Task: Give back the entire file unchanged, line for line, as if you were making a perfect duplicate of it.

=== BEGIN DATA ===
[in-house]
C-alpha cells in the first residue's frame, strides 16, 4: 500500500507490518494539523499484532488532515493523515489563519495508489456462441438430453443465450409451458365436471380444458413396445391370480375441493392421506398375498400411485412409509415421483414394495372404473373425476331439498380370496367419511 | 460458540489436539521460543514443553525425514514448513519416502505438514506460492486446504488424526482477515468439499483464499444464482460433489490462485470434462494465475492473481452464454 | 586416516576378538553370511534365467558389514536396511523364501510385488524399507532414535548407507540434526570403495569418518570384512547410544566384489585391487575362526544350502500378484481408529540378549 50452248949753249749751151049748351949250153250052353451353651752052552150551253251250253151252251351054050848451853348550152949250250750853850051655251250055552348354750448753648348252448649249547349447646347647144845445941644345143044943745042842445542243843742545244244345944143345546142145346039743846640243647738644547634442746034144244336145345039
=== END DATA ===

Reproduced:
[in-house]
C-alpha cells in the first residue's frame, strides 16, 4: 500500500507490518494539523499484532488532515493523515489563519495508489456462441438430453443465450409451458365436471380444458413396445391370480375441493392421506398375498400411485412409509415421483414394495372404473373425476331439498380370496367419511 | 460458540489436539521460543514443553525425514514448513519416502505438514506460492486446504488424526482477515468439499483464499444464482460433489490462485470434462494465475492473481452464454 | 586416516576378538553370511534365467558389514536396511523364501510385488524399507532414535548407507540434526570403495569418518570384512547410544566384489585391487575362526544350502500378484481408529540378549 50452248949753249749751151049748351949250153250052353451353651752052552150551253251250253151252251351054050848451853348550152949250250750853850051655251250055552348354750448753648348252448649249547349447646347647144845445941644345143044943745042842445542243843742545244244345944143345546142145346039743846640243647738644547634442746034144244336145345039